Jump to ContentJump to Main Navigation
Music in American Religious Experience$
Users without a subscription are not able to see the full content.

Philip V. Bohlman, Edith Blumhofer, and Maria Chow

Print publication date: 2005

Print ISBN-13: 9780195173048

Published to Oxford Scholarship Online: May 2008

DOI: 10.1093/acprof:oso/9780195173048.001.0001

Show Summary Details
Page of

PRINTED FROM OXFORD SCHOLARSHIP ONLINE (oxford.universitypressscholarship.com). (c) Copyright Oxford University Press, 2022. All Rights Reserved. An individual user may print out a PDF of a single chapter of a monograph in OSO for personal use.date: 22 May 2022

 The Evolution of the Music of German American Protestants in Their Hymnody

 The Evolution of the Music of German American Protestants in Their Hymnody

A Case Study from an American Perspective

(p.155) 6 The Evolution of the Music of German American Protestants in Their Hymnody
Music in American Religious Experience

Paul Westermeyer

Oxford University Press

This chapter examines the establishment of German Protestant hymnody in North America, and then traces its transformation through mixed-language traditions to a largely English-language hymnody. The historical and cultural transformation is that of immigrant German to ethnic German music. Statistical comparison of German American sacred songs — from the Reform tradition in early America with the transformation of these through American publications and traditions in the 19th century, particularly through the endeavors of Henry Harbaugh (1817-67) — illustrates the tension between traditional German repertories and the use of music to ensure a place for German and English Protestants in American religious experience. The influence of Anglo-American hymnody was, in many ways, as great as the original German traditions.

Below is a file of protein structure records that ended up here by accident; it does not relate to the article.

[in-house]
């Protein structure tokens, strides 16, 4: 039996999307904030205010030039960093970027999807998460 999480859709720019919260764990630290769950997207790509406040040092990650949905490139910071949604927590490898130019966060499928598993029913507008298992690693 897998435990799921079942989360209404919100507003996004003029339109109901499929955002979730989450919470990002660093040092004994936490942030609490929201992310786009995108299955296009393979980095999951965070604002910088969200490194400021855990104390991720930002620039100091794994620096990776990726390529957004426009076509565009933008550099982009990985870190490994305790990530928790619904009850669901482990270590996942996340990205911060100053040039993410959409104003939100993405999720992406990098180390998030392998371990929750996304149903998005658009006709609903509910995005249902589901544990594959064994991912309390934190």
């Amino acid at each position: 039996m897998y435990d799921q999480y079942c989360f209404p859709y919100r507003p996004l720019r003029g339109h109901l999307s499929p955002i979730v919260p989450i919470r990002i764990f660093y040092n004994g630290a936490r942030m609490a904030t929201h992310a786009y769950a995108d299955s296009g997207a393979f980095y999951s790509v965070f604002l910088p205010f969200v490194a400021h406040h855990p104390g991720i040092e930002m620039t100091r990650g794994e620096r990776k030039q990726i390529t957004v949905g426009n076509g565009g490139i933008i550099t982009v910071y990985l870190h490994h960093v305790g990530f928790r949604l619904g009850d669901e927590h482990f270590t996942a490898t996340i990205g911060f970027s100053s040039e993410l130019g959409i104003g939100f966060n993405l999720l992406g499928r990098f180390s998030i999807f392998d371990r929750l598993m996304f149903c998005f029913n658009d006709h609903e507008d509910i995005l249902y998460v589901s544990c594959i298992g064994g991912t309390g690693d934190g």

Keywords:   Anglo-American, ethnic, Henry Harbaugh, immigrant, reform

Oxford Scholarship Online requires a subscription or purchase to access the full text of books within the service. Public users can however freely search the site and view the abstracts and keywords for each book and chapter.

Please, subscribe or login to access full text content.

If you think you should have access to this title, please contact your librarian.

To troubleshoot, please check our FAQs , and if you can't find the answer there, please contact us .